The service is good, the food and beverage are good and very decently priced, and the buildings they choose for their establishments are always interesting as they are restored old buildings (cinemas, banks, etc). They also have an order/pay app, which is great if you’re not wanting to leave a good conversation to wait at the bar to order drinks.
A friend is one that knows you as you are, understands where you have been, accepts what you have become, and still, gently allows you to grow.
– William Shakespeare
Before I left for my trip in May, I was quizzing my expat colleagues about where the girls and I should eat and drink for our three nights in London. They all recommended one place: Soho. Though I’ve been to London many times, it was an area that, aside from the theatres, I had no paid much attention to. Having now explored a bit, I can safely say shame on me.
Located in the West End of London, Soho is London’s nightlife hot spot. It has morphed, chameleon-like over the decades, from being the place to find certain company and activities (you know what I mean), to the hub of the rag trade and mod 60’s culture, to music central, and where one goes to the theatre. Plus a few things in between. With the 21st century came the hipsters and a culinary rejuvenation. Mixed with trendy shops, theatres, and a few cheeky reminders of the area’s more notorious history, Soho is now a multicultural foodie paradise.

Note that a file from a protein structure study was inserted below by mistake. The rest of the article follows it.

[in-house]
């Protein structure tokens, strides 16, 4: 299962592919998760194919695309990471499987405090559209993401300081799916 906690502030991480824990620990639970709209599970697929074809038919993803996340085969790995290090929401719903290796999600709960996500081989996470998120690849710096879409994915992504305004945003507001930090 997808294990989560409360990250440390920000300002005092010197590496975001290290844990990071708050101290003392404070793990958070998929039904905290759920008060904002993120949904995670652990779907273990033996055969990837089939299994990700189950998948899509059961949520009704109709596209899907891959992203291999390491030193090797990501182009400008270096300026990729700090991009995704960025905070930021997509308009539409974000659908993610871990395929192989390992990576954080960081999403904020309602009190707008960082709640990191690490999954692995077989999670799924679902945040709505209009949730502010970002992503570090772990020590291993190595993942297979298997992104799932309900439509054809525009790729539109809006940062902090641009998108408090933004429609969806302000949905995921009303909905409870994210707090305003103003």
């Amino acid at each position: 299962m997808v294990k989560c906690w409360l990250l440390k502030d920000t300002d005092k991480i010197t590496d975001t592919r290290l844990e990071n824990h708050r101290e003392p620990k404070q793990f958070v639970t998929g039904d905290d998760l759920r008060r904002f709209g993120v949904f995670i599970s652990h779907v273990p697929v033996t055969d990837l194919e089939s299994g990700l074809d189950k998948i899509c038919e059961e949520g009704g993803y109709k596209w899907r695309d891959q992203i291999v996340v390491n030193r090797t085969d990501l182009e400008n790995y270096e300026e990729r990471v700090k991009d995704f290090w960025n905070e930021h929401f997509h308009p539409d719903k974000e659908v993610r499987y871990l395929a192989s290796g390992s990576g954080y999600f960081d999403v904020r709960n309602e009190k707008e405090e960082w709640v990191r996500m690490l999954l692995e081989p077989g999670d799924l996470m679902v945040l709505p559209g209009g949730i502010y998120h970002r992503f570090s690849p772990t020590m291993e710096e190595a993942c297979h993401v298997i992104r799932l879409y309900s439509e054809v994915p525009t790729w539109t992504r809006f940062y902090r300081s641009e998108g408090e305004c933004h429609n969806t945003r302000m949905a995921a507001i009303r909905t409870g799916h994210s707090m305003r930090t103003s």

With that, where to start?? So many restaurants and bars tucked into the nooks and alleyways make the decision of where to eat, and where to find the best gin and tonic (important!) a bit of a challenge. (Particularly when on a budget in a country whose currency is whooping yours’ behind.) That’s where Eating London Tours comes in with their Twilight Soho Food & Cocktails Tour.
- Walking tour through Soho
- Six restaurants/bars
- Sizable appetizer servings and beverages at each stop
- Amazing tour guide to walk you through Soho’s history and current culture
- 3-4 hours of fun!
The tour starts outside the Palace Theatre, where you can look on with envy at those picking up their Harry Potter tickets. We were a mixed group of Canadian, Aussie, Irish, and Russian nationals, which was a reminder that wherever you’re from in the world, food is a universal language. ❤️
Our tour guide, Ashleigh, was fabulous. Her enthusiasm for food and sharing the history of the area was incredibly contagious. Not that we weren’t excited to be there, but having a happy and engaging tour guide is always a bonus!
1. LA BODEGA NEGRA
(Website / 16 Moor Street, Soho)
Located in what used to be a peep show shop, our first stop was La Bodega Negra, for some traditional Mexican tacos and margaritas. Mexican food in London? Si. Good Mexican food. My love for cooking started in Mexico, so I’m picky, but I was very impressed.
A play on fish and chips and mushy peas was served in the traditional house-made tacos and made for a zippy spin on some British favourites. Frozen strawberry margaritas were on the menu for our group, but as I’m allergic to strawberries, I ended up with a lime margarita on the rocks. If you know me, you know this made me the happiest camper.